Greenford's Window

This is the window that adorns Greenford Methodist Church. It depicts Christ in Glory flanked by St Mark on the left and St Peter on the right, each with their symbol in a shield - a lion for Mark and keys for Peter. Christ has his right hand raised in blessing while, above his head the Holy Spirit descends as a dove. The alpha and omega symbols show Christ as the beginning and the end. The dedication at the feet of Christ show the window was given in memory of Alfred and Edith Preedy.

The depiction of Christ in Glory flanked by saints is pretty conventional and I’m sure art critics would say that there is nothing particularly exceptional about the window. However, with its vibrant colours I always find the window striking and my eyes are constantly drawn to it, taking in its various details. Many churches have stained glass windows but only occasionally do I come across one that I find arresting. This is one of them.

Light has had a great and deep symbolism for Christian thinkers down the centuries. In mediaeval theology, God concealed himself so as to be revealed and light was the principal and best means by which humans could know him. The theology of Dionysius the Aeropagite, a 1st century Greek convert to Christianity and an Athenian judge at the Aeropagus Court was based on one central idea: God is light. As Robert A.Scott in his book The Gothic Enterprise writes of the Aeropagite’s thinking, “Every living creature, every material object that is visible stems from this initial, uncreated, creative light. All living creatures and all material things receive and transmit the divine illumination from which they emanate. ….. In this view, the universe, born of irradiance, is tantamount to a descending flood of light that touches everything and unites it, giving order and coherence to the entire world.”

In 1144 a newly completed choir was dedicated at the abbey church of St Denis in Paris. This new choir, the brainchild of Abbot Suger incorporated an architectural innovation that would, in many ways revolutionise church design – the pointed (or ‘Gothic’) arch. Up to then, major churches had been built with arcades of rounded arches and heavy thick walls to guarantee stability with only small windows. The pointed arch is structurally much stronger and permitted walls to become lighter and, importantly window openings to become bigger. The later development of the external ‘flying’ buttress allowed for yet lighter walls to the point where structures could become virtually frameworks for walls almost entirely composed of windows. A prime example of this is the upper church of La Sainte Chappelle in Paris (right) where the windows stretch from the vaulted ceiling almost to the floor.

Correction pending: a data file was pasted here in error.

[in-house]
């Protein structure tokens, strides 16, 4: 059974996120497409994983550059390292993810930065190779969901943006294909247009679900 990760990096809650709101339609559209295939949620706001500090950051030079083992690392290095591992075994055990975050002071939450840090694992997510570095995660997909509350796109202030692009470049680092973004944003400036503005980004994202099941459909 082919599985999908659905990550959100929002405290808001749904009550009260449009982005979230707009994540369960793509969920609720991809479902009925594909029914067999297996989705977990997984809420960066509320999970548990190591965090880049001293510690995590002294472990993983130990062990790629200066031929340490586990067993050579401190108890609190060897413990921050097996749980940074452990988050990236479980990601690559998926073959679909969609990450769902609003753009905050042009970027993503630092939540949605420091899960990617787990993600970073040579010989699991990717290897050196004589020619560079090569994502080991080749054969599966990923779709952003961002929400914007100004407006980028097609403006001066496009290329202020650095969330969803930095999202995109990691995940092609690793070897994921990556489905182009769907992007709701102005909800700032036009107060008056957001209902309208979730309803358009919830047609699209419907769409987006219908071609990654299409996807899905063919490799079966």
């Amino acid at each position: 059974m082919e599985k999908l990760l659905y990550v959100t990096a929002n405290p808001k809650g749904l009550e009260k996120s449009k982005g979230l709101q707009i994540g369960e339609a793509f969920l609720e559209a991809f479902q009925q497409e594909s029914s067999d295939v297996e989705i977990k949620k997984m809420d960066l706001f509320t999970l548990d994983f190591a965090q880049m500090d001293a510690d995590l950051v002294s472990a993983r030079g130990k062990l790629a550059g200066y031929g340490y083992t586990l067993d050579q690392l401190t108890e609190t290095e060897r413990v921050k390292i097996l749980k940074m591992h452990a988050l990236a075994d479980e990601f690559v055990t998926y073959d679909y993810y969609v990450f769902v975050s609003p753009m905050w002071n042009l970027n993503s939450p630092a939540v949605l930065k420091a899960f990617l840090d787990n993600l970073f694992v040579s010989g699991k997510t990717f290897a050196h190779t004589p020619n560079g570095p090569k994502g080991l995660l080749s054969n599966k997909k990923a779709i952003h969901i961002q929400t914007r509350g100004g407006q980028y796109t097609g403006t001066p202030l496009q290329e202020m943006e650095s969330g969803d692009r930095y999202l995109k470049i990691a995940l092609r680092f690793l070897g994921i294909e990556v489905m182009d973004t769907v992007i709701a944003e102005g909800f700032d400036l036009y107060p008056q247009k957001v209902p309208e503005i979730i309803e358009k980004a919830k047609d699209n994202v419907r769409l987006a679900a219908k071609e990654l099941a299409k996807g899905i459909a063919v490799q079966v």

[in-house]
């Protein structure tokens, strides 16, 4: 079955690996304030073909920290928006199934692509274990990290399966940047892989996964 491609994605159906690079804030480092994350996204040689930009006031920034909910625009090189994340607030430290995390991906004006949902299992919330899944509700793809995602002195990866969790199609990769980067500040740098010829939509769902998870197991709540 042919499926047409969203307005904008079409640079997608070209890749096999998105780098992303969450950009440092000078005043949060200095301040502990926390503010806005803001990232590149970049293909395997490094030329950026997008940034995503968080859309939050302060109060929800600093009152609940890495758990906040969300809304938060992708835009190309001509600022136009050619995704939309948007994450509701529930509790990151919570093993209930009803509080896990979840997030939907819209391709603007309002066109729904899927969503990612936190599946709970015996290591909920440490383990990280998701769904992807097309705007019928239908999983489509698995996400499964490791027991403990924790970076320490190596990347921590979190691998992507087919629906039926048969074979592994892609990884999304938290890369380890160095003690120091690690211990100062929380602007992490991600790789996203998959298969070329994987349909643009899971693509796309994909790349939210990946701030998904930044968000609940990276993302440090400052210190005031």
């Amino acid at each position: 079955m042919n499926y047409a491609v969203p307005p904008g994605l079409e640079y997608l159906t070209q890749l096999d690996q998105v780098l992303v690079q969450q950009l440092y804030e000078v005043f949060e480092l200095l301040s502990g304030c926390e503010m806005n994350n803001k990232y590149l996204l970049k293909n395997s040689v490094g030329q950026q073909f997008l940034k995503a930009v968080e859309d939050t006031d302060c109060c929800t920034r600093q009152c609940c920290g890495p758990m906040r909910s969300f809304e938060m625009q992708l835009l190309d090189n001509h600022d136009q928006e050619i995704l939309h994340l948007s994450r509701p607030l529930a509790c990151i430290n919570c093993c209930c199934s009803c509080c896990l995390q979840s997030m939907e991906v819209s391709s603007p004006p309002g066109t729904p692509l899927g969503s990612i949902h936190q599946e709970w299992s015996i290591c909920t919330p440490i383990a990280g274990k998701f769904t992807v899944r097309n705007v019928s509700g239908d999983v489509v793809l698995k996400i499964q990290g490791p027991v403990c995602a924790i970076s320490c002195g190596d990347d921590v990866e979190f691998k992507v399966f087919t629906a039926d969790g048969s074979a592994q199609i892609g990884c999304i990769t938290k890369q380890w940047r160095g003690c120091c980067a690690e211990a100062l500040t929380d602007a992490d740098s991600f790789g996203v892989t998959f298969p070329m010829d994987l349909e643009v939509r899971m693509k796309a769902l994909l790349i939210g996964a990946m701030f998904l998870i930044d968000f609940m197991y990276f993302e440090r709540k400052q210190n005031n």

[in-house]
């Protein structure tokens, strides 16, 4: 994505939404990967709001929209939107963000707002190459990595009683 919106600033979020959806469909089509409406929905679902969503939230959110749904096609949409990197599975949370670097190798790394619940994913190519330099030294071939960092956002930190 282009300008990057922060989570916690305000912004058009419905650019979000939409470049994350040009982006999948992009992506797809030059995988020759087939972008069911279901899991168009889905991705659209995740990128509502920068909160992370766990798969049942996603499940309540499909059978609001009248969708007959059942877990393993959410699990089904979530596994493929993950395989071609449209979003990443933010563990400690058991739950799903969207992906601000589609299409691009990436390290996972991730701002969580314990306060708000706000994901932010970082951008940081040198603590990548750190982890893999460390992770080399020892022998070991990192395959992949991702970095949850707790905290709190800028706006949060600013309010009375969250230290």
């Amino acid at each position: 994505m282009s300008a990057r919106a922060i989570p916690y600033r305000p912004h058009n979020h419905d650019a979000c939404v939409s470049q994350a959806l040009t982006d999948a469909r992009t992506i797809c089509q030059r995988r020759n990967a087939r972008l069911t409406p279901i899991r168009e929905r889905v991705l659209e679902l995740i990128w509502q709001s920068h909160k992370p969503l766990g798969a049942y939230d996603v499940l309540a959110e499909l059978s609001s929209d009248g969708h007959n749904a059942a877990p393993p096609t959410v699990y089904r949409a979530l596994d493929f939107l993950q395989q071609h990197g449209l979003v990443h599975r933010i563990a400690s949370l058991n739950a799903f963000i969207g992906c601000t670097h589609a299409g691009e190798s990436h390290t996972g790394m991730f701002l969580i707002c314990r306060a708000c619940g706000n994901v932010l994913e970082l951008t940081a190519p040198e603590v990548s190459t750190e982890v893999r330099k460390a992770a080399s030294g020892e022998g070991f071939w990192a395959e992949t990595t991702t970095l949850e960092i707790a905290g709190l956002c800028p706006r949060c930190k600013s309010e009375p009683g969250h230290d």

Combined with other elements of Gothic design such as the construction of buildings in line with ideas of structural harmony and geometrical proportion, these developments allowed the builders of our great churches to incorporate light into their designs to realise their vision of church buildings as images of the heavenly New Jerusalem. Robert A.Scott again, “As the worshippers’ eyes rose toward heaven, God’s grace, in the form of sunlight, was imagined to stream down in benediction, encouraging exaltation.”

All this might lead you to imagine that mediaeval cathedrals and great churches were light, airy places. In fact, where mediaeval glass has survived intact, to modern eyes great churches often seem dark and gloomy. A good example of this effect can be seen at Chartres cathedral in northern France which retains almost all its mediaeval glass. Sunlight was not just allowed to flood into buildings, it was used to illuminate coloured glass depicting not only images, scenes and stories from the Bible but also aspects of daily life and the trades of the donors of the windows.

Sadly, much mediaeval glass in English churches was destroyed during the Protestant Reformation of the 16th century. Some fine examples do, however survive such as the great east window in York Minister and in parts of Canterbury Cathedral. There are also other fine examples notably at Malvern Priory in Great Malvern and in St Mary’s church in Fairford, Gloucestershire which has the only complete set of late mediaeval glass in England.

The Protestant reformers laid great emphasis on the (spoken and written) Word of God and saw images as being idolatrous. However, to the illiterate, images could have a didactic use telling stories from the Scriptures in pictures, for example these roundels from Canterbury Cathedral showing the Marriage at Cana (left) and the Three Kings being told by the angel in a dream to return home without going back to Herod first.










Modern glass can be striking and intriguing. This example from the Art Deco period is in the Franciscan church in Krakow and seemingly shows Christ, or perhaps St Francis, in torment. I’m not sure. Either way, the window invites you to stop and to contemplate.


Whether mediaeval or modern, all these windows have the medium of light in common. We may no longer think of light as a great unifying principle as did the mediaeval theologians, but light is still hugely symbolic. As John 1:4-5 has it, “In him was life; and the life was the light of men. The light shines in the darkness but the darkness has not understood it”.


So, next time you sit and look up at the window in Greenford, contemplate it for a while and let its message of Christ as light and as Saviour seep through.


Photos by Gerald Barton
Quotations from Robert A.Scott “The Gothic Enterprise; A Guide to Understanding the Medieval Cathedral”, University of California Press, 20


First published on: 1st September 2022
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